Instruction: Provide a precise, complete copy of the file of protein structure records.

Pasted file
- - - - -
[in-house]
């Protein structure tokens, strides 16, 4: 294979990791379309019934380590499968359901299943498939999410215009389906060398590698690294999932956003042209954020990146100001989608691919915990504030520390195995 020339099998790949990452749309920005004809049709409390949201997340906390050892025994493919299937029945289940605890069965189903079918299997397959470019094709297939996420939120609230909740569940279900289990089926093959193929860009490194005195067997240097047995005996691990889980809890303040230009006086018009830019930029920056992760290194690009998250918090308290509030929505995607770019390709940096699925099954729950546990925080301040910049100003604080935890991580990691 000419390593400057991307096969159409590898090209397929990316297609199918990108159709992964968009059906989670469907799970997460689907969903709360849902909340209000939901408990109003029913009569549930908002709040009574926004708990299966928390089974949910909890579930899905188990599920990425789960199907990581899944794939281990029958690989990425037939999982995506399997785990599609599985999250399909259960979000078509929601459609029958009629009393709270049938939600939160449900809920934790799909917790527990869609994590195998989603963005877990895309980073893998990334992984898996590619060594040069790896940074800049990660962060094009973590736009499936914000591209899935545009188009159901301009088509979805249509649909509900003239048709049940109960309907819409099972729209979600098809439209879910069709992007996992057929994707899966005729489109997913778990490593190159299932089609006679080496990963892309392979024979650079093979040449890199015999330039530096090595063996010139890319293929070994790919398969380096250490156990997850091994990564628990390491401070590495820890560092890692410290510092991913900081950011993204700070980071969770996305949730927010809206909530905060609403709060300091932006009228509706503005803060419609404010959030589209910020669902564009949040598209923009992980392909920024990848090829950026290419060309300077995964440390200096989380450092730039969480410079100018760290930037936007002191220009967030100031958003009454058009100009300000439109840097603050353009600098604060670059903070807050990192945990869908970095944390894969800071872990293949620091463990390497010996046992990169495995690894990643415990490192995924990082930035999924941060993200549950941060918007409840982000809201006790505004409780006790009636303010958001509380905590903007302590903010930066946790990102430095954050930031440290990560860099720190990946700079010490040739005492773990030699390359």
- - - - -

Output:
[in-house]
């Protein structure tokens, strides 16, 4: 294979990791379309019934380590499968359901299943498939999410215009389906060398590698690294999932956003042209954020990146100001989608691919915990504030520390195995 020339099998790949990452749309920005004809049709409390949201997340906390050892025994493919299937029945289940605890069965189903079918299997397959470019094709297939996420939120609230909740569940279900289990089926093959193929860009490194005195067997240097047995005996691990889980809890303040230009006086018009830019930029920056992760290194690009998250918090308290509030929505995607770019390709940096699925099954729950546990925080301040910049100003604080935890991580990691 000419390593400057991307096969159409590898090209397929990316297609199918990108159709992964968009059906989670469907799970997460689907969903709360849902909340209000939901408990109003029913009569549930908002709040009574926004708990299966928390089974949910909890579930899905188990599920990425789960199907990581899944794939281990029958690989990425037939999982995506399997785990599609599985999250399909259960979000078509929601459609029958009629009393709270049938939600939160449900809920934790799909917790527990869609994590195998989603963005877990895309980073893998990334992984898996590619060594040069790896940074800049990660962060094009973590736009499936914000591209899935545009188009159901301009088509979805249509649909509900003239048709049940109960309907819409099972729209979600098809439209879910069709992007996992057929994707899966005729489109997913778990490593190159299932089609006679080496990963892309392979024979650079093979040449890199015999330039530096090595063996010139890319293929070994790919398969380096250490156990997850091994990564628990390491401070590495820890560092890692410290510092991913900081950011993204700070980071969770996305949730927010809206909530905060609403709060300091932006009228509706503005803060419609404010959030589209910020669902564009949040598209923009992980392909920024990848090829950026290419060309300077995964440390200096989380450092730039969480410079100018760290930037936007002191220009967030100031958003009454058009100009300000439109840097603050353009600098604060670059903070807050990192945990869908970095944390894969800071872990293949620091463990390497010996046992990169495995690894990643415990490192995924990082930035999924941060993200549950941060918007409840982000809201006790505004409780006790009636303010958001509380905590903007302590903010930066946790990102430095954050930031440290990560860099720190990946700079010490040739005492773990030699390359």